A billboard from the 2009 Presidential election stands fading and tattered along the west entrance to Tchibanga, Gabon. About 20,000 in population, Tchibanga is one of the larger towns in southern Gabon. Government bureaus, a lively market scene and stage for bush taxis create a vibrant economy. It is the entry point for Moukalaba-Doudou National Park.
Green and black tree snake, Rhamnophis aethiopissa aethiopissa, on the beach near the mouth of the Nyanga River.
Appearing to have washed ashore, a meter-long Green and black tree snake lies motionless on the beach as I pass by to fish the Nyanga River mouth. An unusual location for a tree snake to be found, perhaps it washed ashore after being carried out of the river on floating debris. This snake will be at risk of predation unless it can find its way back to the forest. It is a beautiful snake, like a string of emeralds lying in the sand.
It is early in the rainy season and the forests are lush with new growth. Flower petals and fruits are dropping to the forest floor, no doubt luring in the butterflies. They are everywhere on the trail, congregating in patches of sunlight that pierce the canopy, scattering through branches above. Most are visible as a prism of color fleeing along the trail before me. Some float as if lighter than air, the delicate flutter of their wings like a falling leaf carried on a light breeze. Others dart across the forest floor, racing from one dapple of sunlight to the next.
A blue-striped swallowtail shimmers under the sun at the edge of the forest, hovering for a sip of nectar but rarely stopping for a rest. Blues, greens and browns seem to be the popular forest butterfly colors, though some are creamy-white. Depending on the angle of reflected sun, some have a metallic flash that pulsates blue to green, or violet to blue as they flutter through the sun’s rays. Some with dazzling white bars and spots, and almost always something new I haven’t seen before.
Traffic (consisting of one oncoming car) came to a standstill on Saturday when Rabi the elephant decided to cross the road. Why did the elephant cross the road? Perhaps you can ask him. After Rabi crossed the road, the car slowly began approaching. This was not to Rabi’s liking, who turned and stood facing the car directly, causing the car to stop abruptly and begin accelerating in reverse. There will be no mistaking the body language of Rabi.
Mother gorilla with infant pass quickly along a forest trail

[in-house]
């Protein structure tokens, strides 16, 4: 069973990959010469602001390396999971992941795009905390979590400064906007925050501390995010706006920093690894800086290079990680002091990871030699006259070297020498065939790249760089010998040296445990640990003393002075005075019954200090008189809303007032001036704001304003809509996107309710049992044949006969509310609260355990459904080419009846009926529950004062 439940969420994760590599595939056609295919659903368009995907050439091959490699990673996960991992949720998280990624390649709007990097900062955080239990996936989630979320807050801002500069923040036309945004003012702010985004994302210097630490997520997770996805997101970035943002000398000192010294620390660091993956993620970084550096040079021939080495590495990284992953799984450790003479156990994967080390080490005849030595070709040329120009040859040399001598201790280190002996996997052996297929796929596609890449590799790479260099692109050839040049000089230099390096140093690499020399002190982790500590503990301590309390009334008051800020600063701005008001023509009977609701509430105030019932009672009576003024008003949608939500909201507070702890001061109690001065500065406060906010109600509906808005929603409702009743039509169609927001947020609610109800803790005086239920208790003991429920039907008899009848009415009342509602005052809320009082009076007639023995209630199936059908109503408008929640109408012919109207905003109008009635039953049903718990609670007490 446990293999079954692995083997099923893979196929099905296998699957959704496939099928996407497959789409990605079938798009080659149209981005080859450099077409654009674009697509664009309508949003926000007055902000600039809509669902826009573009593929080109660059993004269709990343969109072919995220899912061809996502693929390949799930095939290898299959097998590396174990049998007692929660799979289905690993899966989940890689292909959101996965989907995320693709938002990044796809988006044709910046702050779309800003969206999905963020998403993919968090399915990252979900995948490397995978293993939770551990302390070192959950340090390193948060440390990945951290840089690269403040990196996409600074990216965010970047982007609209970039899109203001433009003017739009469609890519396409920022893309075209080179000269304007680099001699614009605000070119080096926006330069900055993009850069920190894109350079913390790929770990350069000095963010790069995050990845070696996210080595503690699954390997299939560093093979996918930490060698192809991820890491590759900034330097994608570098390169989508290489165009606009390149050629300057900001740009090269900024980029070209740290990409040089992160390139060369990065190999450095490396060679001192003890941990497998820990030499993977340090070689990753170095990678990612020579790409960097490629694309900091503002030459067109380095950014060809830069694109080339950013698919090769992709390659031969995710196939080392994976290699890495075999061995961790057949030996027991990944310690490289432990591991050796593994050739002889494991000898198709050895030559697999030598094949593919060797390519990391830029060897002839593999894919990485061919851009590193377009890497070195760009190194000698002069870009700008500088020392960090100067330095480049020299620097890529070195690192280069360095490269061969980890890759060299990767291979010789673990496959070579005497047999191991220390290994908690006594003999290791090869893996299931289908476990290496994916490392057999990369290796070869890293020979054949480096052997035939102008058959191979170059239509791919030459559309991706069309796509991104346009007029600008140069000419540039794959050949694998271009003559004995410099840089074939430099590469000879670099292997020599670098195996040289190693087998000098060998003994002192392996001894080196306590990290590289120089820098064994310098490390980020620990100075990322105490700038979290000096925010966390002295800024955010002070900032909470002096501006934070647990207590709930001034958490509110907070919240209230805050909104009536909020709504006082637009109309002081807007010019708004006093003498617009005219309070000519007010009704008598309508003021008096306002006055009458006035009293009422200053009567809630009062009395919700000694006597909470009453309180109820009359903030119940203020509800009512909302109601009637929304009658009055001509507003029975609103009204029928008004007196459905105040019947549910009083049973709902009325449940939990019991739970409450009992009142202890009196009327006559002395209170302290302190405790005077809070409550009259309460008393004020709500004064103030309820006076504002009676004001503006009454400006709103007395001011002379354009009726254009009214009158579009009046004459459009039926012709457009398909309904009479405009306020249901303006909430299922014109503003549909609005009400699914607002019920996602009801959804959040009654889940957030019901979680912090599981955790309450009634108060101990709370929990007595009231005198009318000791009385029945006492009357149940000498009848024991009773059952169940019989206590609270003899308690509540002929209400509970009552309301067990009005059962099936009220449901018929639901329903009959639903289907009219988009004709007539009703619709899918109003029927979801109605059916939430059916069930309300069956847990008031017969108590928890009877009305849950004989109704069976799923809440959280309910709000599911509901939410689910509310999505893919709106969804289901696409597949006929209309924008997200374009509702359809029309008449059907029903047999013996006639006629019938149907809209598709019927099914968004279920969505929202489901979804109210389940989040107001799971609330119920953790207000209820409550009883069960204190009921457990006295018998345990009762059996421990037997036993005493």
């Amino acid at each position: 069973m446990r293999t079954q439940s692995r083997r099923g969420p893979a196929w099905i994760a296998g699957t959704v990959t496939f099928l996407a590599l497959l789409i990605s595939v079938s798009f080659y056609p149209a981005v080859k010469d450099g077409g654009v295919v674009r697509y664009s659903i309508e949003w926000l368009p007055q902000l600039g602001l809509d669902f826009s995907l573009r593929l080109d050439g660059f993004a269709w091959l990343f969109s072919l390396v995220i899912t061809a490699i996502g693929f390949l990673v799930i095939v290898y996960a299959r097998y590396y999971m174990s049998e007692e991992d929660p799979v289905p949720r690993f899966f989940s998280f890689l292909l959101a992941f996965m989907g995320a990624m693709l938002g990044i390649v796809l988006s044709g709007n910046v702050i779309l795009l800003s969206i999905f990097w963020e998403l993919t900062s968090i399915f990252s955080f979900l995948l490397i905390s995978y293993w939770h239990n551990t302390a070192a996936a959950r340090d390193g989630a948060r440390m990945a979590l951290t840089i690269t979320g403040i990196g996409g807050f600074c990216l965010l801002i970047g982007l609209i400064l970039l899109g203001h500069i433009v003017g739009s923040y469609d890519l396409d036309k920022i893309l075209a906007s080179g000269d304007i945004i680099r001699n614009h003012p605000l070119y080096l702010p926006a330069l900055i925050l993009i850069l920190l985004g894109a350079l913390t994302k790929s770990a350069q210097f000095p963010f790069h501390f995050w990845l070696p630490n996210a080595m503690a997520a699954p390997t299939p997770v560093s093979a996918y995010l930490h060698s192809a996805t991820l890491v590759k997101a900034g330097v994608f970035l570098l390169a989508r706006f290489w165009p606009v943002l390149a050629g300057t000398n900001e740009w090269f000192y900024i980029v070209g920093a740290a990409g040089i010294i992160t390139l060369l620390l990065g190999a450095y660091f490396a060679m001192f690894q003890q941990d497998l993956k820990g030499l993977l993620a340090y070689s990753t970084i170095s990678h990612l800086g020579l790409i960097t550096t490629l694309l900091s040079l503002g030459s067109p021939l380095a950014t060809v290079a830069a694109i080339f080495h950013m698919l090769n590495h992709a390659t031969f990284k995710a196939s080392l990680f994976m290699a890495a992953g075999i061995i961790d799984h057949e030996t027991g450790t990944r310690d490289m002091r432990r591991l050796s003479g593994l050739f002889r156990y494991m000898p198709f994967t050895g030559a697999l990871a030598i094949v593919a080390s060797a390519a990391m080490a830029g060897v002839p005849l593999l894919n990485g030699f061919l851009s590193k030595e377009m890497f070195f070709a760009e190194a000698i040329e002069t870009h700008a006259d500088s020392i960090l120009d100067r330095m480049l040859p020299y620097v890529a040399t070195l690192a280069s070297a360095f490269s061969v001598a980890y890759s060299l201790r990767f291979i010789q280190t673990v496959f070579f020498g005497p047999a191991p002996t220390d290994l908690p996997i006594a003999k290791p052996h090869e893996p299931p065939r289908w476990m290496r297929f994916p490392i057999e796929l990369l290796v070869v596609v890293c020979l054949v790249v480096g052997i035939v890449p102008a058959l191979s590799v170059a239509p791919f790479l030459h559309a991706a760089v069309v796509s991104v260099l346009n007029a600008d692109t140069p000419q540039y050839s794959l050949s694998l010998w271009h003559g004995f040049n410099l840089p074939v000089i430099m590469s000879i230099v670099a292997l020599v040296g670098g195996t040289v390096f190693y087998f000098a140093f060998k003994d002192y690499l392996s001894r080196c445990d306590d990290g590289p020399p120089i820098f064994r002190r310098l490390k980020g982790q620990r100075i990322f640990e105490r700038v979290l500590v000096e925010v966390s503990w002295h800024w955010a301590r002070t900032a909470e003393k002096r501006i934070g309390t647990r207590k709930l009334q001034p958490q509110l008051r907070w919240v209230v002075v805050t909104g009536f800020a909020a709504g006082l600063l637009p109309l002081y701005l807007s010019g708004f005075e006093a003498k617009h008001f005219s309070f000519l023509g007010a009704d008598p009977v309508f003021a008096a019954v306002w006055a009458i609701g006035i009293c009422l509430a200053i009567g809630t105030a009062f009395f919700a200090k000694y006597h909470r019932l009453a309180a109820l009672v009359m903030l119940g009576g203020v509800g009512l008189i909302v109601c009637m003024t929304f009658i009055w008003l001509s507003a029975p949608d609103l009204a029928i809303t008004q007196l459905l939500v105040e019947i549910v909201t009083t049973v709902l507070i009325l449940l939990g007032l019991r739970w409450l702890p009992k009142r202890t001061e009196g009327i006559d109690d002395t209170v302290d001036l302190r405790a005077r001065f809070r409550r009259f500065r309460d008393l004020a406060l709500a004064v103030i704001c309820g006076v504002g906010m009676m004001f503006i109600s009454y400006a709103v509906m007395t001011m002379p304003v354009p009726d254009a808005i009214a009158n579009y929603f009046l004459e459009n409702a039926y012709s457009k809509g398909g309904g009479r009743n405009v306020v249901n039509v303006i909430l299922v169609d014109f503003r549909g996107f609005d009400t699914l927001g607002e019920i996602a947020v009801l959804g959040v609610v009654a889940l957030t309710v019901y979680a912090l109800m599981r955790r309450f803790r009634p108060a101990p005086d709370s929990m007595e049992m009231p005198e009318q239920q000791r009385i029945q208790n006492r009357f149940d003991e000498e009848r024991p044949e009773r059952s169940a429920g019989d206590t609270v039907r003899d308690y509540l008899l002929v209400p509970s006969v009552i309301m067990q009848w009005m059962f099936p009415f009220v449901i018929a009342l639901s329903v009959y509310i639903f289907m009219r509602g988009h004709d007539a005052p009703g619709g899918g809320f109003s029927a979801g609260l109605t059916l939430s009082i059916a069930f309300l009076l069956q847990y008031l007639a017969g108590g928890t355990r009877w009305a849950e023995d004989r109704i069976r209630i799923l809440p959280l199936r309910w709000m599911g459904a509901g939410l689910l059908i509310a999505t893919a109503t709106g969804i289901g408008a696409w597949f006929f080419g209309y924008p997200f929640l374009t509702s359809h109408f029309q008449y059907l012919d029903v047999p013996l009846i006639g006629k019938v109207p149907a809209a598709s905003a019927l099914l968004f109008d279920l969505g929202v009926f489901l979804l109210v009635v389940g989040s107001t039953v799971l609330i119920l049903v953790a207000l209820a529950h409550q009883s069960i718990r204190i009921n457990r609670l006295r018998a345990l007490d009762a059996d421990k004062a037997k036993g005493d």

9:43 on the morning of September 23, a path comes to life along the edge of a swamp forest near Gamba, Gabon. A haze of morning sun filters softly through the canopy as a mother gorilla appears for a brief instant, cruising along a forest path, her infant perched on her shoulders. Obscured by thick vegetation, another gorilla passes by in the distance, following the course of a stream. The mother is moving quickly and is soon followed by a second mother and infant heading in the same direction through the forest.
Two days later, gorillas moving in the light of early evening.
An encounter between a juvenile and silverback gorilla.
Two days later, 5:28 in the evening, as shadows overtake the forest floor, the gorillas reappear. Likely the same family, they amble along this path near the stream. The mother and infant are first to record on the stealth camera, now operating in the deepening shadows with infra-red illumination. Another possible mother appears, followed closely by a juvenile. A large silverback cuts into the scene from below, and turns to sit facing the camera. In front of the sitting silverback, an infant trips past in a blur of dark hair, perhaps feeling vulnerable without mother nearby. For nearly a minute the silverback sits, appearing to be interested in a piece of vegetation, smelling or tasting a twig as another possible young male follows him into view. The silverback covers his face with an enormous hand, stretches his left leg, then appears to fixate on something in the direction of the camera. Perhaps he has something to say to the young gorilla as it pauses below the camera, appearing to look or listen to some detail in the forest. The young gorilla continues on, cutting wide behind the silverback. Once the gorilla is out of view, the silverback rises, shuffling along the trail, to be followed a few seconds later by a mother with infant riding high on her shoulders, bringing up the rear. The forest path returns to quiet in the fading light, the singsong of nearby stream trickling through the background. And nearby, a family of at least nine gorillas are likely searching out their nests for the night.
sitting silverback gorilla